Lynn from Fresh April Flours knows how to run a food blog with some amazing work and life balance to spend more time with her family and only publishing one recipe a week. This Full Time Foodies interview is all about looking at the bigger picture and knowing when it’s time to go full time with food blogging.
Welcome to the fourth interview of Full Time Foodies with Lynn from Fresh April Flours! If you’ve just landed here, don’t forget to read our first story with Alex from It’s Not Complicated Recipes!
Lynn shares some great resources that have helped grow her blog over the years. We also loved this comment, “Take a deep breath and trust the process. I did a lot of panicking in March 2020 when the world got insane and felt a bit of “oh my goodness, what did I do????” My BFF told me “if it was a good decision for your family at the time, it’s still a good decision for your family.”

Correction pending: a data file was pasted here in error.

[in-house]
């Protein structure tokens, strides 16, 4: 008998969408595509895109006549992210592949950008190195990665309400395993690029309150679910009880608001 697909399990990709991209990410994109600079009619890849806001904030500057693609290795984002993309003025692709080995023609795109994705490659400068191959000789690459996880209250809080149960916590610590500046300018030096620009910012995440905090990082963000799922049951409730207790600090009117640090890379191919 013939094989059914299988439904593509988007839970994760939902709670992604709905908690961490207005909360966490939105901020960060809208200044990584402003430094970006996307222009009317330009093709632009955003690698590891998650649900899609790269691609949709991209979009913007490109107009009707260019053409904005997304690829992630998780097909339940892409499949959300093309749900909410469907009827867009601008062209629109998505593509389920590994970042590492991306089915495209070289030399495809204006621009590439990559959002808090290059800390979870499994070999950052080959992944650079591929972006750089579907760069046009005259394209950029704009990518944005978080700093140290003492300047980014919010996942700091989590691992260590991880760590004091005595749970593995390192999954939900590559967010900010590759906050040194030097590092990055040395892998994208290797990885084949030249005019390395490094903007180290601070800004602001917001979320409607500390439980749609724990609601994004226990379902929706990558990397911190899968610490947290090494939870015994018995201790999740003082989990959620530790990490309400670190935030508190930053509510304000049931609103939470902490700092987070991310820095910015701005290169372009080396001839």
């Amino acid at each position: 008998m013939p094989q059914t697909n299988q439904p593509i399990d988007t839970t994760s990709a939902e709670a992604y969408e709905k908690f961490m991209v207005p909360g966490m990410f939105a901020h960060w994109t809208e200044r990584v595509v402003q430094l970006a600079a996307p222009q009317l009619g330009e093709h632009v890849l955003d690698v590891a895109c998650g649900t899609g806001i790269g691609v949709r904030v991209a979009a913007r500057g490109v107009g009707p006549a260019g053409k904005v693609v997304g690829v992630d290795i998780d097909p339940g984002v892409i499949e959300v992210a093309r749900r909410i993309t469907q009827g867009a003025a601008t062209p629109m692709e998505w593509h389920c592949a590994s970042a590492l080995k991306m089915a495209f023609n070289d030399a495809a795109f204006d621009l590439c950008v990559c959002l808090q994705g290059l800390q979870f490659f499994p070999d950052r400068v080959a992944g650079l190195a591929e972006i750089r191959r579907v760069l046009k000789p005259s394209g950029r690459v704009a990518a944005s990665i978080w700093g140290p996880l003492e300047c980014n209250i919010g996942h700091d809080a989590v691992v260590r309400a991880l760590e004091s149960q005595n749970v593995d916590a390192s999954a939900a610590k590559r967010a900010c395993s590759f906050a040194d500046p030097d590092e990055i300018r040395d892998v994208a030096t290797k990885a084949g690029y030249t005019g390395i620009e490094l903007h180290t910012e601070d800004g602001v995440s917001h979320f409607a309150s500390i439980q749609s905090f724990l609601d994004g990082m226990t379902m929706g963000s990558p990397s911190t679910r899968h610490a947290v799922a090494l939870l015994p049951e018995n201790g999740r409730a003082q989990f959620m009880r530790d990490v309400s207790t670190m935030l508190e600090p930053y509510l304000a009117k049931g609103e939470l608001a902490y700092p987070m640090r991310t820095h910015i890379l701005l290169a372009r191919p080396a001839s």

Great advice BFF!
Now, without further ado – Lynn, take it away!
Let’s Get Started
How did you come up with the idea to start your food blog?
My husband and I are 3 years apart (I’m older). We met in college, and I stayed around our college town after graduation to be near him and my friends. Since I was working full time and he was in school, I needed a hobby to occupy my evenings, so I took up cake decorating classes. That led to owning a home business baking and decorating custom cakes and cupcakes from 2010 to 2014. When I got tired of that and wanted to stop, I started my blog as a place to share my recipes.